The majority acknowledges that the issue to be resolved in this appeal is whether defendant "knowingly distributed" harmful material to a minor within the meaning of the statute and that this is a question of statutory construction. 215 Ill. 2d at 323-24. Recognizing that the statutory definition of the term "distribute" is "to transfer possession of," the majority concludes that the question of whether "distribution" took place in the case at bar may be resolved by adopting the "plain and ordinary meaning" of the word "possess." 215 Ill. 2d at 325. Accordingly, the majority determines that "distribution," within the meaning of the statute, occurs when a minor "has or takes control of the subject property." 215 Ill. 2d at 325. Applying this interpretation to the case at bar, the majority holds that defendant committed the offense of distributing harmful material to a minor at the moment defendant gave the sealed envelope to Jessica. 215 Ill. 2d at 326.
Under this construction of the statute, the crime is completed by the mere transference of possession of a container holding harmful material, i.e., defendant's simple act of giving Jessica the sealed envelope containing harmful material constitutes "distribution." Therefore, under this construction, consideration need not be given to the defendant's intent. And risk, i.e., the foreseeability or likelihood that the defendant's conduct would result in a child being exposed to harmful material, is not a factor to be taken into account.
Notwithstanding the above, the majority, later in the opinion, abandons its own narrow construction of the statute and adopts a construction which focuses on risk and the defendant's intent. Addressing defendant's claim that she did not expect Jessica to open the envelope, the majority recites several facts of the case and then states:
"As the trial court aptly concluded, under these circumstances, defendant `[ran] the risk * * * that [Jessica] may open it.'
* * * Thus, any claim by defendant that she only intended Richard to see the photographs rings hollow." 215 Ill. 2d at 331.
At this point in the opinion, the majority is clearly engaging in an analysis that takes into consideration foreseeability, as well as defendant's intent, when determining whether a crime has been proven. This analysis, however, is impossible to reconcile with the majority's earlier interpretation of the statute. Because the majority adopts two contradictory positions, I cannot join the majority opinion.
The fact that the majority has adopted two, contradictory positions in its opinion is sufficient reason to reject it. But it is not the only reason I do not join. I also find the majority's analysis to be flawed. The majority holds, initially, that the offense of "distributing" harmful material to a minor is committed by the mere transference of possession of a container holding harmful material. But the logical consequence of interpreting section 11-21 in this way is that criminal liability may be imposed in all situations when possession of a container is transferred, even when the container is sealed in such a way that a child would have no ability to open the container and, thus, there is no possibility that a child would ever be exposed to the harmful material inside. Such an analysis cannot be correct. The legislature could not have intended such an absurd result. See People v. Swift, 202 Ill. 2d 378, 385 (2002) (when interpreting statutes, a reviewing court must avoid constructions which would produce absurd results); People v. Pullen, 192 Ill. 2d 36, 42 (2000) (in interpreting a statute we must assume that the legislature did not intend an absurd or unjust result).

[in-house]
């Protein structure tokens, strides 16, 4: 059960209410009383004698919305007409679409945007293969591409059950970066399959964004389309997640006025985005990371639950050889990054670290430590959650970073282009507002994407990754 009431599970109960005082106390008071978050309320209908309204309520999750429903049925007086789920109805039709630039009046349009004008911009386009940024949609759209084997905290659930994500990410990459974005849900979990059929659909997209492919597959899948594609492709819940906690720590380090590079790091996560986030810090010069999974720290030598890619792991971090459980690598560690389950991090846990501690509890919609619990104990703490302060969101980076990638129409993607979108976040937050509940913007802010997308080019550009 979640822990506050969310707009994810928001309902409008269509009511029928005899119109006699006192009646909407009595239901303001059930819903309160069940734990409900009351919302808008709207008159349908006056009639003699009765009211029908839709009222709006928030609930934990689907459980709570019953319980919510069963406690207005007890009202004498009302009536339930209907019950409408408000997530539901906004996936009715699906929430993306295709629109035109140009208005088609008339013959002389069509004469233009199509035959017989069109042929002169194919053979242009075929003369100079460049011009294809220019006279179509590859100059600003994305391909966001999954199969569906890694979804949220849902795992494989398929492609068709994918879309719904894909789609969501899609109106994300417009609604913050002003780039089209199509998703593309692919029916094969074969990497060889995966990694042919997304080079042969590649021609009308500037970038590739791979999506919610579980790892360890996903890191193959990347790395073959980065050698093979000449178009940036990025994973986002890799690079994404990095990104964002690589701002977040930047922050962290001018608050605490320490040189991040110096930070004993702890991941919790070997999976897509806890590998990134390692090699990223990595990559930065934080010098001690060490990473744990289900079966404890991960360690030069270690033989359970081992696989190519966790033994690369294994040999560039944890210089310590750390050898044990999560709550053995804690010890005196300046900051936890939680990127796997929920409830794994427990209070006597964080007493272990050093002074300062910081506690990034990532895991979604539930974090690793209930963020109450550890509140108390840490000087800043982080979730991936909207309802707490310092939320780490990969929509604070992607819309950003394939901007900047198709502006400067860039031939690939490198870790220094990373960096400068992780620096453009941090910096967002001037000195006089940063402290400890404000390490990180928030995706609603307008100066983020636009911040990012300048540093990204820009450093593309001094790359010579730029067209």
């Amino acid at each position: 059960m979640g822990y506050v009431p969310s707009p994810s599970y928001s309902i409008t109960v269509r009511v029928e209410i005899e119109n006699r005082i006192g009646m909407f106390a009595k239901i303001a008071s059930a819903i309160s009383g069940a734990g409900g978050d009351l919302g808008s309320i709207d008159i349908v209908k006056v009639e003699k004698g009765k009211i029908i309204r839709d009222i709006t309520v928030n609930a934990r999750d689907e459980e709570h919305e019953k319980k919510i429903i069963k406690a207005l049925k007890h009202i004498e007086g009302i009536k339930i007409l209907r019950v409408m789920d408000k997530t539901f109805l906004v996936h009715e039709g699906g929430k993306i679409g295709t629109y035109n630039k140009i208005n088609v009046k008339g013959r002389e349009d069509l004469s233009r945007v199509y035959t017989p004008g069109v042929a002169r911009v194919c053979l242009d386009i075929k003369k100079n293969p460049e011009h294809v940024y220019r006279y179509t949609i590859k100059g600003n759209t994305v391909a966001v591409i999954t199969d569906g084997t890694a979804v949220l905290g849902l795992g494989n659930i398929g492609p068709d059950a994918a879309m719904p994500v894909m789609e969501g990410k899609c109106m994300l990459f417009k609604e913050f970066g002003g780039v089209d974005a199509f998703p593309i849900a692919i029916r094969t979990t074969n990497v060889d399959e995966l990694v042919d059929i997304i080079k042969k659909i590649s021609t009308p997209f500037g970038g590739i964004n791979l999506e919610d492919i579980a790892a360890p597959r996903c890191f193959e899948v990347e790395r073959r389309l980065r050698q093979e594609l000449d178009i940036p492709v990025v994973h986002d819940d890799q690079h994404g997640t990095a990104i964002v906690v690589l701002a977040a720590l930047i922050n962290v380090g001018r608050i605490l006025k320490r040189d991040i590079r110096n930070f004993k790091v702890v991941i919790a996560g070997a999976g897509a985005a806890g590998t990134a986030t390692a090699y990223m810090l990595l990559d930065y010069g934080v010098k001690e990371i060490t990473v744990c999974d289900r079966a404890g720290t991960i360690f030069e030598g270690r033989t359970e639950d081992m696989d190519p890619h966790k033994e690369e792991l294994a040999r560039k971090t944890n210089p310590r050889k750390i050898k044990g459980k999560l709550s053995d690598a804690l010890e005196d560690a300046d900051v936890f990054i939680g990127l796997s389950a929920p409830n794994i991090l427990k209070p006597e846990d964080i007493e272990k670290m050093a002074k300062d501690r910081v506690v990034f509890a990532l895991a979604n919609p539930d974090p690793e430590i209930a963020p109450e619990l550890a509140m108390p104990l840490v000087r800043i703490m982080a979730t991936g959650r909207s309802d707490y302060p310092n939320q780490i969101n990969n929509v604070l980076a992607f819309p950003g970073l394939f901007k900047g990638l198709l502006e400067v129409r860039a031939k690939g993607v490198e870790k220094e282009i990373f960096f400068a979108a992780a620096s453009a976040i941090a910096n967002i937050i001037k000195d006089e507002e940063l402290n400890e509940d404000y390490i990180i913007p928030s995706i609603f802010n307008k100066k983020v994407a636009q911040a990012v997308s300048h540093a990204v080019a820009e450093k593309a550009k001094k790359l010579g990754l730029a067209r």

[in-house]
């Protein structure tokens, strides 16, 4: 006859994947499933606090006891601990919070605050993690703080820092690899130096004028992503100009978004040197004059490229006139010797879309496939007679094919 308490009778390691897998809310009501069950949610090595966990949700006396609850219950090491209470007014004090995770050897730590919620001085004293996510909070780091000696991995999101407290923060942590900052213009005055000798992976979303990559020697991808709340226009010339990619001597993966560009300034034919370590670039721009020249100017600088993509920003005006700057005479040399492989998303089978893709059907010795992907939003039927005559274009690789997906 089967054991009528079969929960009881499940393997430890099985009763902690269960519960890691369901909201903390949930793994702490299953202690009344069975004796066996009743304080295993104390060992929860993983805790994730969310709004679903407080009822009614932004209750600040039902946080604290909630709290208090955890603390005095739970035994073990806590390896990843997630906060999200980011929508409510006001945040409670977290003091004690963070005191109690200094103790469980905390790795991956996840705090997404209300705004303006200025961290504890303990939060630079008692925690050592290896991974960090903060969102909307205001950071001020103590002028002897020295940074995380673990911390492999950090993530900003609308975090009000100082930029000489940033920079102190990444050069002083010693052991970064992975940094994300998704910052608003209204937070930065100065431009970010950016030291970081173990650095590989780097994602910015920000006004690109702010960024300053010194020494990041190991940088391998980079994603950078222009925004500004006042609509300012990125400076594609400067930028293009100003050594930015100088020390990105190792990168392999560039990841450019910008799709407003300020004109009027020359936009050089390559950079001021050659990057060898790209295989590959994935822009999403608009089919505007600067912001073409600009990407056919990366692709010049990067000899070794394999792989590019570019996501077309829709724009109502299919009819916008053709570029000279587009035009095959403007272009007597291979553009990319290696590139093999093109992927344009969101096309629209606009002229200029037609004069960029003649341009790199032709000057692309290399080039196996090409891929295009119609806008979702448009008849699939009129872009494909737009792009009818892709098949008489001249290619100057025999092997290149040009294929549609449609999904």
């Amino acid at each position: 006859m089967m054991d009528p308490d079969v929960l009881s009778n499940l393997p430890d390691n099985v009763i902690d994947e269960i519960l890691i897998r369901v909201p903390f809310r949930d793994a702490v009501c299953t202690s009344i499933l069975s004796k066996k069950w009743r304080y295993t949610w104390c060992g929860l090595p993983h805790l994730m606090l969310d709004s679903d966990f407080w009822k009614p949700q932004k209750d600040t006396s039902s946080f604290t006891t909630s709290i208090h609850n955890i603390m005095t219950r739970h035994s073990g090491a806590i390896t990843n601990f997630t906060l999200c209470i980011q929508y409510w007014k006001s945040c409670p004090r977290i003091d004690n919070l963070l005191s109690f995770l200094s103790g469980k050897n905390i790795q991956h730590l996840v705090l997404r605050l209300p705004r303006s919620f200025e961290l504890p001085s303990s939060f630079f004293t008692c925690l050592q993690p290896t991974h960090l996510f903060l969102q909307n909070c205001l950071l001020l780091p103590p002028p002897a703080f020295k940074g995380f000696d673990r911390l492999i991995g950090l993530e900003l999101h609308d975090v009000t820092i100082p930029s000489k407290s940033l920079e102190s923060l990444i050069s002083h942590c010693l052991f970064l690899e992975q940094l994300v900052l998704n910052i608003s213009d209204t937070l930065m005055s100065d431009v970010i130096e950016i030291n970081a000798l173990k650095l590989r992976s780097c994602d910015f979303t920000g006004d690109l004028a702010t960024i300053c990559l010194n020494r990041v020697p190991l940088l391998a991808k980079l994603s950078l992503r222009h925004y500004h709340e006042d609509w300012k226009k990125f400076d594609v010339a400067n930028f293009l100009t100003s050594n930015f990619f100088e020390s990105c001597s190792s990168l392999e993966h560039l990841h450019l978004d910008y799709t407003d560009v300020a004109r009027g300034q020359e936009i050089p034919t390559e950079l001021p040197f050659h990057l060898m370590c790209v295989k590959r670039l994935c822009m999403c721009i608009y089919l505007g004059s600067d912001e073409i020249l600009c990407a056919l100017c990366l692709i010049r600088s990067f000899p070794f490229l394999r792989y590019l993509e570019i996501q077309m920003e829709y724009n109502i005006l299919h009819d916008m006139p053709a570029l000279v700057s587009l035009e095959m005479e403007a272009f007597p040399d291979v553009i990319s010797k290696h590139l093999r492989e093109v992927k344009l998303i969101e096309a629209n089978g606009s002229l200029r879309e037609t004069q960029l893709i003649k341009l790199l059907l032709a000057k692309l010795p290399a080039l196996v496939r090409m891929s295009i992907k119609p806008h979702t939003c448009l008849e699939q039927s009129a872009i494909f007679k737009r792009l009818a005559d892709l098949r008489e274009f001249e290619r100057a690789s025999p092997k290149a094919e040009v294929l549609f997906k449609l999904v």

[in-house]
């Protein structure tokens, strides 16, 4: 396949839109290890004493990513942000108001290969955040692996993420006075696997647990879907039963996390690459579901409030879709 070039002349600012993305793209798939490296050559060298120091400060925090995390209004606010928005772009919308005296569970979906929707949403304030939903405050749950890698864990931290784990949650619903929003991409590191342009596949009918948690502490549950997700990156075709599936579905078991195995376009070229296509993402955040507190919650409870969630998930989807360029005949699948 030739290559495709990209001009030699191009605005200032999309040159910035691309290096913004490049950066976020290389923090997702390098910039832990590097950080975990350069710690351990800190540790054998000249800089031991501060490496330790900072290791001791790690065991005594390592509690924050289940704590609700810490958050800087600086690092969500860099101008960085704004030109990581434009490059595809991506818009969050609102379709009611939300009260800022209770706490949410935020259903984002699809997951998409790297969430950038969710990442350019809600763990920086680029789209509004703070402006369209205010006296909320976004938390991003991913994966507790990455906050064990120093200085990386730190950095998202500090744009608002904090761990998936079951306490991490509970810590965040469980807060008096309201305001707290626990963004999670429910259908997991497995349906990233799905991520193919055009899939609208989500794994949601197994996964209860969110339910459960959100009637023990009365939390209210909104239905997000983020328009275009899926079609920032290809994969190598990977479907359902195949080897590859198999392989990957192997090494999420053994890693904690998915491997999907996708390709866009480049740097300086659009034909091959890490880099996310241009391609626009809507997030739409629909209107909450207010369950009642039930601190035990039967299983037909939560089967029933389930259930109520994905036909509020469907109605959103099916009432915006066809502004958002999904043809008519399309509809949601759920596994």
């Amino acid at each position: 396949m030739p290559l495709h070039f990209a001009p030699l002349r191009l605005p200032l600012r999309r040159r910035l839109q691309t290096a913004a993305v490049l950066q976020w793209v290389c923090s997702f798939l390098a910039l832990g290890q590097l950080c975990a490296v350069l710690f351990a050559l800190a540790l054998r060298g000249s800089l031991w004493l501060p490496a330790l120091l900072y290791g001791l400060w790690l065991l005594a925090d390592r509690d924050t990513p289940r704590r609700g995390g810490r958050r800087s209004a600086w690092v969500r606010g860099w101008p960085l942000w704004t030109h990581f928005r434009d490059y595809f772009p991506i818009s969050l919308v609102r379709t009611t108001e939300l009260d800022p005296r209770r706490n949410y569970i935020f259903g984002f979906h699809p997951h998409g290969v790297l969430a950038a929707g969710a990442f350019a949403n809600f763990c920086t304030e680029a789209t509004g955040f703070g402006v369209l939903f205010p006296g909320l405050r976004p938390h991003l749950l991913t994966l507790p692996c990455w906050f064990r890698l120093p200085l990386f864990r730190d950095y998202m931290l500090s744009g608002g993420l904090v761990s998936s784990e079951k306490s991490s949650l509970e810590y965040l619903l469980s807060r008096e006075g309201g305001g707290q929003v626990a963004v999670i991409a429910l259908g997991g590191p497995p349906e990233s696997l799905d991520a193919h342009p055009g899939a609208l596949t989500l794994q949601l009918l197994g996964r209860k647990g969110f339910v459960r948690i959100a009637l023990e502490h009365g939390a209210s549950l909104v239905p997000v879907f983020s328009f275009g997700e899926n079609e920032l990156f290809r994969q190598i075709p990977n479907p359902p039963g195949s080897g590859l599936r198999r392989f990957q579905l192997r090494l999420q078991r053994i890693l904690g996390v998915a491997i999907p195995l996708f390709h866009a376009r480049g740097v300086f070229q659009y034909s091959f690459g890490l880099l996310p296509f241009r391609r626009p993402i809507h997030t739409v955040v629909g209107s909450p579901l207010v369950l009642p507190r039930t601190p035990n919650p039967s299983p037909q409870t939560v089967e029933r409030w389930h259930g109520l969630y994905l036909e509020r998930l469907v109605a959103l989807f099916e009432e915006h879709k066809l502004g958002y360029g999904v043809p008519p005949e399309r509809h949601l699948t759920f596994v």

Nothing in the statutory language suggests that the legislature contemplated the situation where, as in the case at bar, harmful material is "distributed" within a sealed container, a child was not the intended recipient, and the alleged offender had no intention that the harmful material be viewed by a minor. Thus, I believe that when determining legislative intent, it would be more helpful to construe the term "distribute" in light of the statute's purpose. See People v. Pullen, 192 Ill. 2d 36, 42 (2000) (when interpreting statutes we may consider the reason and necessity for the law and the evil intended to be remedied). In my view, the evil which the legislature intended to remedy by enacting section 11-21 is the exposure and the risk of exposure of children to harmful material. Thus, when interpreting section 11-21, it is appropriate to consider whether the person intended to expose a child to harmful material or whether the person's conduct created a foreseeable risk of exposing a child to harmful material.